One Frozen Lake by Deborah Jo Larson, illustrated by Steve Johnson & Lou Fancher. 9780873518666. 2013. PS-2.
I like winter. It’s true. And yes, I live in Minnesota, where we really do have winter—snow, ice, blizzards, wind chill. Our daily high temperatures are sometimes below zero. I actually love it all.
My older son, Alex, didn’t inherit my winter genes. In fact, he moved south to Kansas City, Missouri, last fall just to get away from the winter snow storms. Well, here is a picture of his car after their first huge snow storm last weekend. And here is the headline from the online Kansas City Star on February 26 : WINTER’S CRUSHING BLOW LEVELS SNOW-WEARY KC AREA (caps and bolding are mine). As I am writing this, he is driving home to Minneapolis for a week, where we have clear roads and no snow in the forecast. (For now.)
But despite the fact that I like winter, there are some cold-weather activities that I’ve never wanted to do. One of them is ice fishing. Honestly, sitting in a tiny hut on the ice waiting for a fish to bite is not my idea of winter-time fun. And I have a phobia about the ice cracking open underneath me. Don’t tell me the ice is thick—every year people, cars, and snowmobiles crash through the ice—and I’m not going to be one of them!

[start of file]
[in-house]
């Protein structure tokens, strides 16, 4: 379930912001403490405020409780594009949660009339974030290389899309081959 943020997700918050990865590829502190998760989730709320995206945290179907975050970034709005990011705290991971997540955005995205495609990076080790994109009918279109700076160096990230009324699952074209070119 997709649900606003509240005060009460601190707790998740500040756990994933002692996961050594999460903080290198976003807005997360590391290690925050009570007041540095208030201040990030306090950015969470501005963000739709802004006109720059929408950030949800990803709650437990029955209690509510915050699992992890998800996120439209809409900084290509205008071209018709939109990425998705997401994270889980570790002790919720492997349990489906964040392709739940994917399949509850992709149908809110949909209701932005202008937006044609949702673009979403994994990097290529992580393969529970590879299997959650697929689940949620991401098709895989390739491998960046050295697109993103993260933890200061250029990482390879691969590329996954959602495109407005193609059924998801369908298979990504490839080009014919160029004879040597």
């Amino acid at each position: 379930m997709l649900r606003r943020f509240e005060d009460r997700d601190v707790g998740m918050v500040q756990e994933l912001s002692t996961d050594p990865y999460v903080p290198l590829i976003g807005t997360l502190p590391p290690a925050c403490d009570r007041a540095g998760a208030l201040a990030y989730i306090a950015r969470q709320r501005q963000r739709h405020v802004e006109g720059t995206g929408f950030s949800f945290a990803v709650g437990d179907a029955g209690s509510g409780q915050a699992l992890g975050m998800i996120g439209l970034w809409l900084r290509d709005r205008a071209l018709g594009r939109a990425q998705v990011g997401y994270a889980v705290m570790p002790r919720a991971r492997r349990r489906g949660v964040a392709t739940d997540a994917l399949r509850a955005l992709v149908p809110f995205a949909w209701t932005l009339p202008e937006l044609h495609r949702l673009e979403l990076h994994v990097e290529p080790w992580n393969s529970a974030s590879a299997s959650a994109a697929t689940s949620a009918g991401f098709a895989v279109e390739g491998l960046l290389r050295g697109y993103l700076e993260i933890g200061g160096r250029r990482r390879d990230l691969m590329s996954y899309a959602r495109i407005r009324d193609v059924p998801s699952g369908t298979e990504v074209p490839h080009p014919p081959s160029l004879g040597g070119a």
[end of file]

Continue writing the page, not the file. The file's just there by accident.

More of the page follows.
But a new picture book by Deborah Jo Larson makes me understand why some people like to go ice fishing.
One Frozen Lake counts up to ten while telling the story of a little boy who likes to spend time with his grandpa out on the ice. One lake, two fishermen, three bundles of fishing gear, four inches of ice. But just as not every fishing expedition is successful, so at first we don’t count any farther than “Five hours pass. Not one fish. Where are the fish?” The next day the count goes higher. “Seven hours pass. Not one fish. Has anyone seen a fish?”
On the last day, the two fishing buddies, a little discouraged, play Go Fish to pass the time. Finally, at nine o’clock, they finally snag a ten-inch fish—a keeper! But after all that work, the soft-hearted little boy begs his grandpa, “Please…” and “Splash!” They go home again with no fish. But there’s always another day and another lake.
This imaginative story is lots of fun. And like any good picture book, the wonderful story and the terrific art go hand in hand. At a children’s literature conference a few weeks ago, the author said that before she saw the illustrations, she wondered how much color could be in a book about ice and snow. She needn’t have worried. From the bright flannel jackets and colorful hats and mittens to the beautiful blue of January skies in Minnesota to the deep green of the water under the ice, bold colors abound. The wallcoverings of the ice house are maps of lakes and pages from fishing books and ads for fishing gear. Despite the boy’s bad luck with fishing, the lake under the ice is populated with many fish, some realistic, some in plaid flannel.
I skyped with a class of first graders in Iowa a couple weeks ago and read this book to them. (Thanks, Shannon!) It was a hit! I’d love to see the reaction of kids in the southern states to this crazy sport of ours.